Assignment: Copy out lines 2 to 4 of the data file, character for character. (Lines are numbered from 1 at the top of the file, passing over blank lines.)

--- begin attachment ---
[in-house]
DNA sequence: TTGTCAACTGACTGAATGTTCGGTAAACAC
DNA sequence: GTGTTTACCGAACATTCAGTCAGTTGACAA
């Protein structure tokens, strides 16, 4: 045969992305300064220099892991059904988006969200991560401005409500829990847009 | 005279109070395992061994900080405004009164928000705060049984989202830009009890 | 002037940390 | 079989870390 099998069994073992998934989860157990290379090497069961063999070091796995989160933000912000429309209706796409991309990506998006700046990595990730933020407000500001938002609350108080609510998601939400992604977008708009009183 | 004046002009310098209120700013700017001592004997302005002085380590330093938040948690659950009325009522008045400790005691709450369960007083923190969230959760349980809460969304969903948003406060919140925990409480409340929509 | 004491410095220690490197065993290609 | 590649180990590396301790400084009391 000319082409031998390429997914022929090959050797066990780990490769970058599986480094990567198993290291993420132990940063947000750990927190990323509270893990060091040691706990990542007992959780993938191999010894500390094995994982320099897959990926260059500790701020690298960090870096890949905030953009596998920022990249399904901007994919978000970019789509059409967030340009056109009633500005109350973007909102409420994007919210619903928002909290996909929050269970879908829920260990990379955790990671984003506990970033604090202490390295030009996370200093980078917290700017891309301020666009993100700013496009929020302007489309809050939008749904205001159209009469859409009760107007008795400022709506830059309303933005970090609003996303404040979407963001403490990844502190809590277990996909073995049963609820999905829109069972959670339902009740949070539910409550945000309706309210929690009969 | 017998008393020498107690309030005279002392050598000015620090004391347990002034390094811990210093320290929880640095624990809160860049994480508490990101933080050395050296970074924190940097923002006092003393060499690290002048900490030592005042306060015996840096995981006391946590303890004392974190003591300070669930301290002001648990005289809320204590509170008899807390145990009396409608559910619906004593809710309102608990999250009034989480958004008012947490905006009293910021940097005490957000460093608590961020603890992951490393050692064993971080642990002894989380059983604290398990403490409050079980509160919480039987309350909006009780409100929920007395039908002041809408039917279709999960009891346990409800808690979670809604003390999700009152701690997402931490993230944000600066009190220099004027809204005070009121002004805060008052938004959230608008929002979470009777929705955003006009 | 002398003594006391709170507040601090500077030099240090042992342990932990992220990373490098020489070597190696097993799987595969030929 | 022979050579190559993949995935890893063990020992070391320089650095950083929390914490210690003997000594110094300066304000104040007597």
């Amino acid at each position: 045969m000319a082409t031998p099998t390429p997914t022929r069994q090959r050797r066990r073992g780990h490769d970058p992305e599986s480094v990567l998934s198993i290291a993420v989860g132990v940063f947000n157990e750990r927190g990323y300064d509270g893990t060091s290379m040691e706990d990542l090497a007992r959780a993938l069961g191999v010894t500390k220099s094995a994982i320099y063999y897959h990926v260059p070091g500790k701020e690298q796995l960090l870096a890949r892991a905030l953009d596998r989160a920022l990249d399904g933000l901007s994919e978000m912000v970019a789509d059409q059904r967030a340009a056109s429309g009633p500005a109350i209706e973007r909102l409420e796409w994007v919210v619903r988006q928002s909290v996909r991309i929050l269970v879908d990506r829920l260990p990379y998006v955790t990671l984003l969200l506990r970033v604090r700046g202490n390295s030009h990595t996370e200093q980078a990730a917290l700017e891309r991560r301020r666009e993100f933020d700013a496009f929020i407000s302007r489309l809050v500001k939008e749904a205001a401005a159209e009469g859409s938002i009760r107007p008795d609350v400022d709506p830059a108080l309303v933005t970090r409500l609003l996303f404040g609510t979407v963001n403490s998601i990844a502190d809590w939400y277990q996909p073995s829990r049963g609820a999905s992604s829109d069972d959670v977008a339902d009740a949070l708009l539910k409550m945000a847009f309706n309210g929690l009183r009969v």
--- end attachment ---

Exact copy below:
DNA sequence: TTGTCAACTGACTGAATGTTCGGTAAACAC
DNA sequence: GTGTTTACCGAACATTCAGTCAGTTGACAA
């Protein structure tokens, strides 16, 4: 045969992305300064220099892991059904988006969200991560401005409500829990847009 | 005279109070395992061994900080405004009164928000705060049984989202830009009890 | 002037940390 | 079989870390 099998069994073992998934989860157990290379090497069961063999070091796995989160933000912000429309209706796409991309990506998006700046990595990730933020407000500001938002609350108080609510998601939400992604977008708009009183 | 004046002009310098209120700013700017001592004997302005002085380590330093938040948690659950009325009522008045400790005691709450369960007083923190969230959760349980809460969304969903948003406060919140925990409480409340929509 | 004491410095220690490197065993290609 | 590649180990590396301790400084009391 000319082409031998390429997914022929090959050797066990780990490769970058599986480094990567198993290291993420132990940063947000750990927190990323509270893990060091040691706990990542007992959780993938191999010894500390094995994982320099897959990926260059500790701020690298960090870096890949905030953009596998920022990249399904901007994919978000970019789509059409967030340009056109009633500005109350973007909102409420994007919210619903928002909290996909929050269970879908829920260990990379955790990671984003506990970033604090202490390295030009996370200093980078917290700017891309301020666009993100700013496009929020302007489309809050939008749904205001159209009469859409009760107007008795400022709506830059309303933005970090609003996303404040979407963001403490990844502190809590277990996909073995049963609820999905829109069972959670339902009740949070539910409550945000309706309210929690009969 | 017998008393020498107690309030005279002392050598000015620090004391347990002034390094811990210093320290929880640095624990809160860049994480508490990101933080050395050296970074924190940097923002006092003393060499690290002048900490030592005042306060015996840096995981006391946590303890004392974190003591300070669930301290002001648990005289809320204590509170008899807390145990009396409608559910619906004593809710309102608990999250009034989480958004008012947490905006009293910021940097005490957000460093608590961020603890992951490393050692064993971080642990002894989380059983604290398990403490409050079980509160919480039987309350909006009780409100929920007395039908002041809408039917279709999960009891346990409800808690979670809604003390999700009152701690997402931490993230944000600066009190220099004027809204005070009121002004805060008052938004959230608008929002979470009777929705955003006009 | 002398003594006391709170507040601090500077030099240090042992342990932990992220990373490098020489070597190696097993799987595969030929 | 022979050579190559993949995935890893063990020992070391320089650095950083929390914490210690003997000594110094300066304000104040007597």